As growth slows, analysts ask if Asia's still got mojo
By Stephen Coates, AFP Monday, October 8, 2012, 11:04 am TWN
HONG KONGc-- First the IMF warned developing Asia to brace for shocks from the West. Then the Asian Development Bank slashed its regional growth forecasts. Now analysts are asking, has Asia lost its mojo?
The European debt crisis and weakness in the United States have long been drags on Asian growth, but throw in China's difficult leadership transition and the outlook is grim.
"It wasn't supposed to turn out like this. Growth in recent months has faltered again, confounding expectations of a gradual recovery," HSBC economists Qu Hongbin and Frederic Neumann wrote in a report released last week.
"China is one culprit, though a wobbly West is equally to blame."
As Asia's powerhouses China and India slow faster than many had expected, the ADB last Wednesday revised down its growth estimates for the region's emerging economies to the lowest level since 2009.
Echoing assessments from the International Monetary Fund, the bank also warned of significant risks arising from the eurozone and the uncertain recovery in America, both of which are major export markets for Asian manufacturers.
"Developing Asia is slowing down much more than we expected," ADB chief economist Changyong Rhee told reporters in Hong Kong.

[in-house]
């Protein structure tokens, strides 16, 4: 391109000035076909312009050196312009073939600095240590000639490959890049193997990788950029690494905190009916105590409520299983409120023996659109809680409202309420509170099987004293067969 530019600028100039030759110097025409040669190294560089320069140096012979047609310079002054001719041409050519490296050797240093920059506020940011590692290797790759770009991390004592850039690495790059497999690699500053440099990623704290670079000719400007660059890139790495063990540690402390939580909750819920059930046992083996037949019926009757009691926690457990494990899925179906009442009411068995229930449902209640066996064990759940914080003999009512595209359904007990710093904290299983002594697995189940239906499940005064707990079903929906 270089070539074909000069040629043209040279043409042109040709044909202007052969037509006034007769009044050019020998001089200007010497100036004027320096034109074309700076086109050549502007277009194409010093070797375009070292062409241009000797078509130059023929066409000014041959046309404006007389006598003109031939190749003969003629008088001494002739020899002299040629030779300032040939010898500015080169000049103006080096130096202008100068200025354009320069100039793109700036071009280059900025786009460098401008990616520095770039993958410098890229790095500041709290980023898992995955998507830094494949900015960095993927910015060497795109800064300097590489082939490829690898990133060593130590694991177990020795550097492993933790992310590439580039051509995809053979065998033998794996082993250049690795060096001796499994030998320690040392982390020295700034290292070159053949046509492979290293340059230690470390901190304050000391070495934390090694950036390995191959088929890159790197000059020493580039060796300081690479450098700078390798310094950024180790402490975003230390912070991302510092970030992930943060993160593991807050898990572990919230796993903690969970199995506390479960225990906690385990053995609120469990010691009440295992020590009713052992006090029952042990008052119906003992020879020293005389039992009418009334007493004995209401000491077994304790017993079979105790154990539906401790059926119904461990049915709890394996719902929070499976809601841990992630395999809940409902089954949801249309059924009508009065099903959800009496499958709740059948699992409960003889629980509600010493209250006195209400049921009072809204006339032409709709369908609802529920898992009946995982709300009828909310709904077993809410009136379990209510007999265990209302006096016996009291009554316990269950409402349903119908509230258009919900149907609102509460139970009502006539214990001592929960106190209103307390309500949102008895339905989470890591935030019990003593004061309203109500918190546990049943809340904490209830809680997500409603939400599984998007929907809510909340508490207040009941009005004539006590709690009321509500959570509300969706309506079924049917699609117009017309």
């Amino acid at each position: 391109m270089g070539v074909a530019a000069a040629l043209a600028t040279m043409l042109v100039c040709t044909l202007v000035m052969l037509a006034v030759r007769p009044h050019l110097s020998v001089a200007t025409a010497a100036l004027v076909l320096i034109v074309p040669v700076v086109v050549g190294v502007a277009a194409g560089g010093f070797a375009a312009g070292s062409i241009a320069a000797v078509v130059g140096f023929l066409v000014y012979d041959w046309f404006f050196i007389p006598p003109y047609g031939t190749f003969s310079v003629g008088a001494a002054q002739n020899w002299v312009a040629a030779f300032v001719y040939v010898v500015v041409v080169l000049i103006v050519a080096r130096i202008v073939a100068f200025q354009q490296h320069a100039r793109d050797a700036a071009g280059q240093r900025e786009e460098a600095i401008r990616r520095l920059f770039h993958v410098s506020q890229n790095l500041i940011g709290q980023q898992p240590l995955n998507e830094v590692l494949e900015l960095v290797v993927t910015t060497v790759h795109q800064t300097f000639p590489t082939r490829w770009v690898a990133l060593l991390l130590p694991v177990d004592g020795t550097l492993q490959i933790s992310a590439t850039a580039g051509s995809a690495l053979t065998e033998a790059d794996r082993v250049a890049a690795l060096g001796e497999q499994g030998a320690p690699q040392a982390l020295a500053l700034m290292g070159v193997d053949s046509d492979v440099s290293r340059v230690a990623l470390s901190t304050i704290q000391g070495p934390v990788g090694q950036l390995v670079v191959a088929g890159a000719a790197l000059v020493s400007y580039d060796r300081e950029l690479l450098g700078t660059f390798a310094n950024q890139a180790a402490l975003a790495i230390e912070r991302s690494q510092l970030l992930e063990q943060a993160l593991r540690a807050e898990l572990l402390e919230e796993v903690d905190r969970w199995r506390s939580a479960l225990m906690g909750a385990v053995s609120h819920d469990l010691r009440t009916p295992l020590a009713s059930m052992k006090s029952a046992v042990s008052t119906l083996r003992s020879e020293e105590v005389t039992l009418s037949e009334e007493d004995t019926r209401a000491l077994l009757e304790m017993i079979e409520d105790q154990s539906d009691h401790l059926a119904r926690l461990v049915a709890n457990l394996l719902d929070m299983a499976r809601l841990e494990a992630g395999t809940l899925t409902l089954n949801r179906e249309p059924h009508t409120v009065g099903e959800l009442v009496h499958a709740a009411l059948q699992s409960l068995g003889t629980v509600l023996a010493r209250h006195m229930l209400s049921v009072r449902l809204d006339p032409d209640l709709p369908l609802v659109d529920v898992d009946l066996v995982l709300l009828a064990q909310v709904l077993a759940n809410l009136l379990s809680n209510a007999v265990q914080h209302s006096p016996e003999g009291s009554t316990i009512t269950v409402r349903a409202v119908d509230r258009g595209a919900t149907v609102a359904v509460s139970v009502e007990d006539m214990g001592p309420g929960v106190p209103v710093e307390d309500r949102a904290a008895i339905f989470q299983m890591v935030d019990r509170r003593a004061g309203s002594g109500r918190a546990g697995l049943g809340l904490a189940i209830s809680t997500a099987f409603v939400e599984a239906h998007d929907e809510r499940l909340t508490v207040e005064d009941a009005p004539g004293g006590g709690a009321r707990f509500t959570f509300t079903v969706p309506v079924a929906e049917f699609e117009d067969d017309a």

"The years of two-digit growth in Asia are coming to an end."
The bank cut its 2012 growth forecast for developing Asia, which comprises 45 nations, from 6.9 percent in April to 6.1 percent — the lowest since 2009 when the region expanded 6.0 percent.
It also revised downward the 7.3 percent growth outlook for 2013 to 6.7 percent. The region expanded 7.2 percent in 2011.
China's gross domestic product (GDP) was seen expanding 7.7 percent this year — slow by the country's recent standards — before bouncing back to 8.1 percent in 2013, still well below the 9.3 percent achieved last year.
The Manila-based lender said India would see GDP growth slow to 5.6 percent in 2012 before picking up to 6.7 percent next year.
Analysts are wondering when will China crack the whip and provide the policy stimulus its economy needs to avoid a hard landing. HSBC economists Qu and Neumann said they had expected Beijing to act sooner.
"China has held back in providing a determined stimulus, with obvious implications for economic growth regionally," the economists wrote.
Domestic politics may be one reason Beijing seems unwilling or unable to use its fiscal reserves to boost growth, with the Communist Party leadership on the verge of a once-a-decade power shift that has been clouded by controversy.
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